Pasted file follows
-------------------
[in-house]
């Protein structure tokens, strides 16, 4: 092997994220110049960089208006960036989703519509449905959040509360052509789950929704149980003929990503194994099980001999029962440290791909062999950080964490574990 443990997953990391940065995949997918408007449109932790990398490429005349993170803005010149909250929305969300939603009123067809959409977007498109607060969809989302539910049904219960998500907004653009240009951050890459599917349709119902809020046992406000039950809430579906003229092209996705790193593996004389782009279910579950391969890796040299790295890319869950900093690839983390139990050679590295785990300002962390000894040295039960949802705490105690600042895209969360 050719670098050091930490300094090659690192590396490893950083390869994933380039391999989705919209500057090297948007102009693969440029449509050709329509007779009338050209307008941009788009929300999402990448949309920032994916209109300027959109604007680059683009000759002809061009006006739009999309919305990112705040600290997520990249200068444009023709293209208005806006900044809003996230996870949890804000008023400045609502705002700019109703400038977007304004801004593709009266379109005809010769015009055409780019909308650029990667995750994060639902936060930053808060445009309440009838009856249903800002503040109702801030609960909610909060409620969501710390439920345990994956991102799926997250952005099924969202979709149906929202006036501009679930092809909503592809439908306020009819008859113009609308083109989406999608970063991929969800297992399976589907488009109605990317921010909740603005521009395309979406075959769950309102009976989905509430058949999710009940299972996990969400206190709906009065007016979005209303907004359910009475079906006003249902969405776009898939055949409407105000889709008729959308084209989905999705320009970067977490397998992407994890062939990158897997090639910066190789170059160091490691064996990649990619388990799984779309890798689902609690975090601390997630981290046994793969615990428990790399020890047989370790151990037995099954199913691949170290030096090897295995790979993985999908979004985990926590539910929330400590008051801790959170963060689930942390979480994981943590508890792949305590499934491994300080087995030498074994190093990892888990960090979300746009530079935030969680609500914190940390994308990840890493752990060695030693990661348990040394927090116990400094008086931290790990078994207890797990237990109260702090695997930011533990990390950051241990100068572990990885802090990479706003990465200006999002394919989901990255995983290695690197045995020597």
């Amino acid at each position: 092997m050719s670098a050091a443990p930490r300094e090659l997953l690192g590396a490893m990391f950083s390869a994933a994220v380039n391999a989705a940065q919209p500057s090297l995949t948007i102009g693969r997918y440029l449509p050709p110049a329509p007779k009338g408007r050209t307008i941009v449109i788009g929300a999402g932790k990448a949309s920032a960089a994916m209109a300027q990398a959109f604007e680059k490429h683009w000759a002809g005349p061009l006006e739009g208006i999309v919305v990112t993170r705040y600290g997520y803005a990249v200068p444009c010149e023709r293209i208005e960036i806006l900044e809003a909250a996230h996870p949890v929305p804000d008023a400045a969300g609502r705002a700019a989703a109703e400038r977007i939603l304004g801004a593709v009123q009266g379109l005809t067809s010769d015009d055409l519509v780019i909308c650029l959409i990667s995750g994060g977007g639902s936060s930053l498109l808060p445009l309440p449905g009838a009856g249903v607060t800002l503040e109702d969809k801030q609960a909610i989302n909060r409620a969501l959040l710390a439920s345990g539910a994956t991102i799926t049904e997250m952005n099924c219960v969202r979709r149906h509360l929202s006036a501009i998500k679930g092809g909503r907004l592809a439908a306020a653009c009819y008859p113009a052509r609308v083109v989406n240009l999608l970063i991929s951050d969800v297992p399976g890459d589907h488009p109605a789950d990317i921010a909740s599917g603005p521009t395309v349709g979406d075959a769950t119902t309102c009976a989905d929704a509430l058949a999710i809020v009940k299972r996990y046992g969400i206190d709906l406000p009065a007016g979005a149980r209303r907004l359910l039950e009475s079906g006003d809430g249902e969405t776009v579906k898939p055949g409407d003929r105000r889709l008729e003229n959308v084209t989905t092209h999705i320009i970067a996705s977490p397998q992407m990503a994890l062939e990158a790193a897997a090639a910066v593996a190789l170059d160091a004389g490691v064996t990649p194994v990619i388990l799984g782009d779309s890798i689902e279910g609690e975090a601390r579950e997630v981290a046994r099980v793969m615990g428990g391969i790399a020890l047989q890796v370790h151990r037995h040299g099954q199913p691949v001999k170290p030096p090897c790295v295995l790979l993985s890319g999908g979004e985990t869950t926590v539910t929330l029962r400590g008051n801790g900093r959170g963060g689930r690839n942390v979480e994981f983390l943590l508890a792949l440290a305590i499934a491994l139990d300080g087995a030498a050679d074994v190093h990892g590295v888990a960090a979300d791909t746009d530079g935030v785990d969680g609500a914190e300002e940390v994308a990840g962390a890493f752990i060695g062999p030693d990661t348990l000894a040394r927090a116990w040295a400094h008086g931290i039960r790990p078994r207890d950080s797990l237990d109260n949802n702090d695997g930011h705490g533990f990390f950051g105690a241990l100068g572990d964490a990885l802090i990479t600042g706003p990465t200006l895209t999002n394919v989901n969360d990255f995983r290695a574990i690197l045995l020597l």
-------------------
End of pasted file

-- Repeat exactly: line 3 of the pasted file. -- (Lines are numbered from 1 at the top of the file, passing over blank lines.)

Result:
């Amino acid at each position: 092997m050719s670098a050091a443990p930490r300094e090659l997953l690192g590396a490893m990391f950083s390869a994933a994220v380039n391999a989705a940065q919209p500057s090297l995949t948007i102009g693969r997918y440029l449509p050709p110049a329509p007779k009338g408007r050209t307008i941009v449109i788009g929300a999402g932790k990448a949309s920032a960089a994916m209109a300027q990398a959109f604007e680059k490429h683009w000759a002809g005349p061009l006006e739009g208006i999309v919305v990112t993170r705040y600290g997520y803005a990249v200068p444009c010149e023709r293209i208005e960036i806006l900044e809003a909250a996230h996870p949890v929305p804000d008023a400045a969300g609502r705002a700019a989703a109703e400038r977007i939603l304004g801004a593709v009123q009266g379109l005809t067809s010769d015009d055409l519509v780019i909308c650029l959409i990667s995750g994060g977007g639902s936060s930053l498109l808060p445009l309440p449905g009838a009856g249903v607060t800002l503040e109702d969809k801030q609960a909610i989302n909060r409620a969501l959040l710390a439920s345990g539910a994956t991102i799926t049904e997250m952005n099924c219960v969202r979709r149906h509360l929202s006036a501009i998500k679930g092809g909503r907004l592809a439908a306020a653009c009819y008859p113009a052509r609308v083109v989406n240009l999608l970063i991929s951050d969800v297992p399976g890459d589907h488009p109605a789950d990317i921010a909740s599917g603005p521009t395309v349709g979406d075959a769950t119902t309102c009976a989905d929704a509430l058949a999710i809020v009940k299972r996990y046992g969400i206190d709906l406000p009065a007016g979005a149980r209303r907004l359910l039950e009475s079906g006003d809430g249902e969405t776009v579906k898939p055949g409407d003929r105000r889709l008729e003229n959308v084209t989905t092209h999705i320009i970067a996705s977490p397998q992407m990503a994890l062939e990158a790193a897997a090639a910066v593996a190789l170059d160091a004389g490691v064996t990649p194994v990619i388990l799984g782009d779309s890798i689902e279910g609690e975090a601390r579950e997630v981290a046994r099980v793969m615990g428990g391969i790399a020890l047989q890796v370790h151990r037995h040299g099954q199913p691949v001999k170290p030096p090897c790295v295995l790979l993985s890319g999908g979004e985990t869950t926590v539910t929330l029962r400590g008051n801790g900093r959170g963060g689930r690839n942390v979480e994981f983390l943590l508890a792949l440290a305590i499934a491994l139990d300080g087995a030498a050679d074994v190093h990892g590295v888990a960090a979300d791909t746009d530079g935030v785990d969680g609500a914190e300002e940390v994308a990840g962390a890493f752990i060695g062999p030693d990661t348990l000894a040394r927090a116990w040295a400094h008086g931290i039960r790990p078994r207890d950080s797990l237990d109260n949802n702090d695997g930011h705490g533990f990390f950051g105690a241990l100068g572990d964490a990885l802090i990479t600042g706003p990465t200006l895209t999002n394919v989901n969360d990255f995983r290695a574990i690197l045995l020597l």